GOP chairman: US military may have to intervene in Venezuela if Russia does

The chairman of the Senate Armed Services Committee said Tuesday morning that the U.S. military may have to intervene in Venezuela if Russia places weapons there.

“I think that it could happen,” Sen. James InhofeJames (Jim) Mountain InhofeOVERNIGHT ENERGY: Senate nixes Trump rule limiting methane regulation | Senate confirms EPA chief: Biden's climate goals are 'an opportunity to lead' | Fine-particle pollution disproportionately hurts people of color: research EPA chief: Biden's climate goals are 'an opportunity to lead' Senate confirms Pentagon policy chief criticized by Republicans for tweets MORE (R-Okla.) told the Defense Writers Group. “You’ve got a guy down there that is killing everybody. You could have him put together a base that Russia would have on our hemisphere. And if those things happen, it may be to the point where we’ll have to intervene with troops and respond.”


When asked by The Hill after the breakfast roundtable what type of military action he thinks is appropriate, Inhofe said, “Whatever is necessary should they bring in some armaments on our hemisphere that would be, in the smart peoples’ opinion, something that would be a threat to the United States of America.”

“Then we have to take whatever action necessary to stop them from doing that,” he added.

A senior Russian diplomat said Monday that Venezuela has not asked the Russian military for assistance.

The Trump administration has been dialing up the pressure on Venezuelan President Nicolás Maduro, whose reelection has been viewed by much of the international community as illegitimate.

As part of that pressure, the Trump administration last month recognized the leader of the country’s National Assembly, Juan Guaidó, as interim president.

President TrumpDonald TrumpDemocrats, activists blast reported Trump DOJ effort to get journalists' phone records Arizona secretary of state gets security detail over death threats surrounding election audit Trump admin got phone records of WaPo reporters covering Russia probe: report MORE has repeatedly floated the possibility of using U.S. forces to push out Maduro. Earlier this month, he said U.S. military intervention in the country is an “option.”

Speculation over possible U.S. military involvement was raised late last month after national security adviser John Bolton was photographed at a White House press briefing holding a yellow notepad with the words “5,000 troops to Colombia” written on it.

Bolton would not comment on the note, but has said military intervention in Venezuela is not imminent, even as “all options are on the table.”

Last week, the commander of U.S. Southern Command told the Senate Armed Services Committee that the U.S. military is ready to protect Americans and U.S. diplomats in Venezuela “if necessary.”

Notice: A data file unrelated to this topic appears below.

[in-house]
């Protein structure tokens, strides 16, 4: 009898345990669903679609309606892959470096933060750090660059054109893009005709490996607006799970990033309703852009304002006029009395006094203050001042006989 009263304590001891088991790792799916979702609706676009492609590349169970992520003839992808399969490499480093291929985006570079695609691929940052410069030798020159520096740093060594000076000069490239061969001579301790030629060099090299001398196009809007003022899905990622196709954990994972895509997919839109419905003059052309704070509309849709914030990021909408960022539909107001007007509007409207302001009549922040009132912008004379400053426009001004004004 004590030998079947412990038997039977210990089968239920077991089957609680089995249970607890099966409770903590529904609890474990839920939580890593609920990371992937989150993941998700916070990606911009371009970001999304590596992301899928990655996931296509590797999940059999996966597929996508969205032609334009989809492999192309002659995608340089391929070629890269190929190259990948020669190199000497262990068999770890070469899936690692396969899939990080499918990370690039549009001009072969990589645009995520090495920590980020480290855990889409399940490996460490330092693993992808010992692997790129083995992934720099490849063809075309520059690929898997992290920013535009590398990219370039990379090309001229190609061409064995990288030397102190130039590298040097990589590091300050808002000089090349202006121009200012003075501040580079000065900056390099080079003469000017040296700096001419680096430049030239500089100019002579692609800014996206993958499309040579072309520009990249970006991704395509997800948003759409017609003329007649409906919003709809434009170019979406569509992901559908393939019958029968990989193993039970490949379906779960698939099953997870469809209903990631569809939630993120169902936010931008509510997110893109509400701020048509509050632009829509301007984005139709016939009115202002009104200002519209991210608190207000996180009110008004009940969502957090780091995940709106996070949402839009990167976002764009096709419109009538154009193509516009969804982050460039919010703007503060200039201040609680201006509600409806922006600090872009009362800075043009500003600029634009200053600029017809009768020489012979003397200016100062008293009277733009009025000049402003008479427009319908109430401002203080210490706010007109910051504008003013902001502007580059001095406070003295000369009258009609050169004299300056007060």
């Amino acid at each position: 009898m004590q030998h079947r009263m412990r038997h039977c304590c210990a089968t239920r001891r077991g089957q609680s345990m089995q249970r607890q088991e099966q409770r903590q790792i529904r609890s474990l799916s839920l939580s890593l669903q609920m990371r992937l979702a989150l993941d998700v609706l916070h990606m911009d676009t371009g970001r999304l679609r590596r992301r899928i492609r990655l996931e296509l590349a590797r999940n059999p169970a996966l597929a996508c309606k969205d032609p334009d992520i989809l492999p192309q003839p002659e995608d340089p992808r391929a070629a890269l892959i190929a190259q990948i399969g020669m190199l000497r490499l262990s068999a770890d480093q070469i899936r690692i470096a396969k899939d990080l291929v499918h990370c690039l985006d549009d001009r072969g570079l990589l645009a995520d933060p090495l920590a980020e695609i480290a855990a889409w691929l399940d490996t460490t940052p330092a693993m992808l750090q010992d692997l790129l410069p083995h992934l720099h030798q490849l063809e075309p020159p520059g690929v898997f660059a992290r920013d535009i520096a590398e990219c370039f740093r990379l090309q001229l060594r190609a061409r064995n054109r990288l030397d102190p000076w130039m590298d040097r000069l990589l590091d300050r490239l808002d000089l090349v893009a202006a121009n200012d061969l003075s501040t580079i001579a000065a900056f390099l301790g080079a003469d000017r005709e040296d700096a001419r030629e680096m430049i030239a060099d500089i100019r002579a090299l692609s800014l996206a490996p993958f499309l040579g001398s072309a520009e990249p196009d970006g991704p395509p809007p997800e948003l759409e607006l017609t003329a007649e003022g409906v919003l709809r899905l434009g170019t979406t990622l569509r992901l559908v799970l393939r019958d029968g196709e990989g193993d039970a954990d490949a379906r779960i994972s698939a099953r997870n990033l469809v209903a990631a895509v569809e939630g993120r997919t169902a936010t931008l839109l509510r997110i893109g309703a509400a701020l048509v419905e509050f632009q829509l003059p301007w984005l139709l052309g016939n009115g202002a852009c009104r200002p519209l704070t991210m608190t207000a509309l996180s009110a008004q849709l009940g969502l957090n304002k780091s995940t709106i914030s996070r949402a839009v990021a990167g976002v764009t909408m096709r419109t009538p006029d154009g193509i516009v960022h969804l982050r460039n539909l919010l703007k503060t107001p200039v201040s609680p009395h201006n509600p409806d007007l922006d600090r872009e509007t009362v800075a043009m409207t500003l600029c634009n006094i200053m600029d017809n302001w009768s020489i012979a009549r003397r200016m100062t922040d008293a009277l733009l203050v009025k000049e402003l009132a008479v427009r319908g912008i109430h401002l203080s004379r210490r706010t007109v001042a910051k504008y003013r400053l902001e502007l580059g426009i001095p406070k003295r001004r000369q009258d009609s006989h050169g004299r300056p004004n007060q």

At the hearing, committee ranking member Sen. Jack ReedJack ReedOvernight Defense: Former Navy secretary reportedly spent .4M on travel | Ex-Pentagon chief Miller to testify on Jan. 6 Capitol attack | Austin to deliver West Point commencement speech Overnight Defense: Gillibrand makes new push for military sexual assault reform | US troops begin leaving Afghanistan | Biden budget delay pushes back annual defense policy bill Biden budget delay pushes back annual defense policy bill MORE (D-R.I.) warned the commander, Adm. Craig Faller, that Congress must be looped in before any military action.

“Congress must be consulted if there is any military planning action beyond the current planning for the evacuation of U.S. citizens and embassy personnel," Reed said.

On Tuesday, Inhofe said he thinks Trump does not need to consult Congress, but added that the issue is hypothetical.

“I would say consult, but I don’t think it’s necessary,” he told The Hill. “If there is a threat that reaches the threshold of the president having the ability, the constitutional ability of deploying troops, then that’s an unknown. We don’t know right now.”

During the Defense Writers Group roundtable, Inhofe compared the situation in Venezuela to Nicaragua, where in the 1980s the United States backed the Contras against the Cuba-backed Sandinistas.

“I remember so well when Nicaragua was going through this same thing with Cuba,” Inhofe said. “And if we had not taken any steps at all, I don’t know where we’d be. We’d probably still be fighting in Honduras. So I think it depends on where they go and if they decide that they’re going to open up things so that Russia or some other, could be Cuba, probably Russia, would actually have armaments there that would be a threat to our country, yeah we’d have to, not go to war, but use force.”